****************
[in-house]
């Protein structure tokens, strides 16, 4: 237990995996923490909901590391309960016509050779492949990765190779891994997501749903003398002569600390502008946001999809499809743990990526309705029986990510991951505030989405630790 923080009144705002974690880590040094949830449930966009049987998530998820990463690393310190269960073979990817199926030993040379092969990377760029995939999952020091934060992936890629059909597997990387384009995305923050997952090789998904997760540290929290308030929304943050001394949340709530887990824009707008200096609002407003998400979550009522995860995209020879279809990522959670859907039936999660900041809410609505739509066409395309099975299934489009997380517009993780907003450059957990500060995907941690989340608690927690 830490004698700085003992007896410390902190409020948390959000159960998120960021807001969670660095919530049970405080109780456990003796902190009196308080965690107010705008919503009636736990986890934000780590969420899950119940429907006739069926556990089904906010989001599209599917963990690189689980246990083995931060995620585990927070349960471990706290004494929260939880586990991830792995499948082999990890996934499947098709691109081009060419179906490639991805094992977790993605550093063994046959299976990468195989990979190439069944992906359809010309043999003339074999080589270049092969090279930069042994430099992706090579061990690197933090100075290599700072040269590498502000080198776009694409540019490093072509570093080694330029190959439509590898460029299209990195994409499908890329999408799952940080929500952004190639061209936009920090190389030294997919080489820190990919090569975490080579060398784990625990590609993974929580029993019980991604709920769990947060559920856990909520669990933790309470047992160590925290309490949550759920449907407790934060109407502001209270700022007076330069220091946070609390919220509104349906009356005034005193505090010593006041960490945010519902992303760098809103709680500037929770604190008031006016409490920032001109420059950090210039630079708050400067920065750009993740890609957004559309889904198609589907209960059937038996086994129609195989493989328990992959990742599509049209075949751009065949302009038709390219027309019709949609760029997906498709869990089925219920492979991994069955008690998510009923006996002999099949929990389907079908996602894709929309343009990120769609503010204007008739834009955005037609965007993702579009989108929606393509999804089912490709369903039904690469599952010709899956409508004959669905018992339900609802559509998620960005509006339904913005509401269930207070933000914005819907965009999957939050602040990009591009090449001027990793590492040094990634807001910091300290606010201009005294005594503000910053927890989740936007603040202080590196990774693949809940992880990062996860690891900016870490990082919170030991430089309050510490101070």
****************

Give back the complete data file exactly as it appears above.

[in-house]
């Protein structure tokens, strides 16, 4: 237990995996923490909901590391309960016509050779492949990765190779891994997501749903003398002569600390502008946001999809499809743990990526309705029986990510991951505030989405630790 923080009144705002974690880590040094949830449930966009049987998530998820990463690393310190269960073979990817199926030993040379092969990377760029995939999952020091934060992936890629059909597997990387384009995305923050997952090789998904997760540290929290308030929304943050001394949340709530887990824009707008200096609002407003998400979550009522995860995209020879279809990522959670859907039936999660900041809410609505739509066409395309099975299934489009997380517009993780907003450059957990500060995907941690989340608690927690 830490004698700085003992007896410390902190409020948390959000159960998120960021807001969670660095919530049970405080109780456990003796902190009196308080965690107010705008919503009636736990986890934000780590969420899950119940429907006739069926556990089904906010989001599209599917963990690189689980246990083995931060995620585990927070349960471990706290004494929260939880586990991830792995499948082999990890996934499947098709691109081009060419179906490639991805094992977790993605550093063994046959299976990468195989990979190439069944992906359809010309043999003339074999080589270049092969090279930069042994430099992706090579061990690197933090100075290599700072040269590498502000080198776009694409540019490093072509570093080694330029190959439509590898460029299209990195994409499908890329999408799952940080929500952004190639061209936009920090190389030294997919080489820190990919090569975490080579060398784990625990590609993974929580029993019980991604709920769990947060559920856990909520669990933790309470047992160590925290309490949550759920449907407790934060109407502001209270700022007076330069220091946070609390919220509104349906009356005034005193505090010593006041960490945010519902992303760098809103709680500037929770604190008031006016409490920032001109420059950090210039630079708050400067920065750009993740890609957004559309889904198609589907209960059937038996086994129609195989493989328990992959990742599509049209075949751009065949302009038709390219027309019709949609760029997906498709869990089925219920492979991994069955008690998510009923006996002999099949929990389907079908996602894709929309343009990120769609503010204007008739834009955005037609965007993702579009989108929606393509999804089912490709369903039904690469599952010709899956409508004959669905018992339900609802559509998620960005509006339904913005509401269930207070933000914005819907965009999957939050602040990009591009090449001027990793590492040094990634807001910091300290606010201009005294005594503000910053927890989740936007603040202080590196990774693949809940992880990062996860690891900016870490990082919170030991430089309050510490101070």